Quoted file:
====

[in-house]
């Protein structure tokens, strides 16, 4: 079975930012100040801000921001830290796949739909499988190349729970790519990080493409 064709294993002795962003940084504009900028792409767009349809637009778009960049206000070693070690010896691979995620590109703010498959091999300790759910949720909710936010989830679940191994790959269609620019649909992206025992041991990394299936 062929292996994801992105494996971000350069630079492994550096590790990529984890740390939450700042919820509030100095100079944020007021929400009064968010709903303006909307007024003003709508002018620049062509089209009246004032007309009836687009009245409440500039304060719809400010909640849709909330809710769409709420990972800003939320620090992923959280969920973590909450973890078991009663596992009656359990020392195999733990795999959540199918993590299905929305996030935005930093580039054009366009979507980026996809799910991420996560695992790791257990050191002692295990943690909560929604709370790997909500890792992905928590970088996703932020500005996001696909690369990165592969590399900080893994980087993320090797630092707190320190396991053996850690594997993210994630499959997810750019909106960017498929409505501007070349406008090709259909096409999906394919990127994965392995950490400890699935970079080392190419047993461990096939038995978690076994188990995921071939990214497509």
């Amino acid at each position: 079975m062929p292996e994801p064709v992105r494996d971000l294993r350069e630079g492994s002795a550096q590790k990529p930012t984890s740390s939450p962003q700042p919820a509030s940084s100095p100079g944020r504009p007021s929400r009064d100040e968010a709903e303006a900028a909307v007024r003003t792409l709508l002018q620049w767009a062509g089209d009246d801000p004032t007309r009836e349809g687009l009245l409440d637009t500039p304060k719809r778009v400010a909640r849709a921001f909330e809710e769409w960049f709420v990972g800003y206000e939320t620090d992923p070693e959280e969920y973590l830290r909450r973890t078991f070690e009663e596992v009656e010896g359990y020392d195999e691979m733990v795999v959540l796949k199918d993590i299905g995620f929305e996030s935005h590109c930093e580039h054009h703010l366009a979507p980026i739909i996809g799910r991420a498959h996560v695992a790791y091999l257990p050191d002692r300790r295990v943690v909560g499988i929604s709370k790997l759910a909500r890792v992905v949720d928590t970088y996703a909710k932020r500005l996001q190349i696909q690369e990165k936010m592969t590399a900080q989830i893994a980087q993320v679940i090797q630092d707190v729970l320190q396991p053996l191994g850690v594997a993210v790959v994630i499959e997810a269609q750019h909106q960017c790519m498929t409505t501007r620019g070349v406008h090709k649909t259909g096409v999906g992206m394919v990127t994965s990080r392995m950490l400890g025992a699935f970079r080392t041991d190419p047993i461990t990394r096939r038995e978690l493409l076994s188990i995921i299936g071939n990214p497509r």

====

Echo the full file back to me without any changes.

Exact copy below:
[in-house]
């Protein structure tokens, strides 16, 4: 079975930012100040801000921001830290796949739909499988190349729970790519990080493409 064709294993002795962003940084504009900028792409767009349809637009778009960049206000070693070690010896691979995620590109703010498959091999300790759910949720909710936010989830679940191994790959269609620019649909992206025992041991990394299936 062929292996994801992105494996971000350069630079492994550096590790990529984890740390939450700042919820509030100095100079944020007021929400009064968010709903303006909307007024003003709508002018620049062509089209009246004032007309009836687009009245409440500039304060719809400010909640849709909330809710769409709420990972800003939320620090992923959280969920973590909450973890078991009663596992009656359990020392195999733990795999959540199918993590299905929305996030935005930093580039054009366009979507980026996809799910991420996560695992790791257990050191002692295990943690909560929604709370790997909500890792992905928590970088996703932020500005996001696909690369990165592969590399900080893994980087993320090797630092707190320190396991053996850690594997993210994630499959997810750019909106960017498929409505501007070349406008090709259909096409999906394919990127994965392995950490400890699935970079080392190419047993461990096939038995978690076994188990995921071939990214497509």
């Amino acid at each position: 079975m062929p292996e994801p064709v992105r494996d971000l294993r350069e630079g492994s002795a550096q590790k990529p930012t984890s740390s939450p962003q700042p919820a509030s940084s100095p100079g944020r504009p007021s929400r009064d100040e968010a709903e303006a900028a909307v007024r003003t792409l709508l002018q620049w767009a062509g089209d009246d801000p004032t007309r009836e349809g687009l009245l409440d637009t500039p304060k719809r778009v400010a909640r849709a921001f909330e809710e769409w960049f709420v990972g800003y206000e939320t620090d992923p070693e959280e969920y973590l830290r909450r973890t078991f070690e009663e596992v009656e010896g359990y020392d195999e691979m733990v795999v959540l796949k199918d993590i299905g995620f929305e996030s935005h590109c930093e580039h054009h703010l366009a979507p980026i739909i996809g799910r991420a498959h996560v695992a790791y091999l257990p050191d002692r300790r295990v943690v909560g499988i929604s709370k790997l759910a909500r890792v992905v949720d928590t970088y996703a909710k932020r500005l996001q190349i696909q690369e990165k936010m592969t590399a900080q989830i893994a980087q993320v679940i090797q630092d707190v729970l320190q396991p053996l191994g850690v594997a993210v790959v994630i499959e997810a269609q750019h909106q960017c790519m498929t409505t501007r620019g070349v406008h090709k649909t259909g096409v999906g992206m394919v990127t994965s990080r392995m950490l400890g025992a699935f970079r080392t041991d190419p047993i461990t990394r096939r038995e978690l493409l076994s188990i995921i299936g071939n990214p497509r």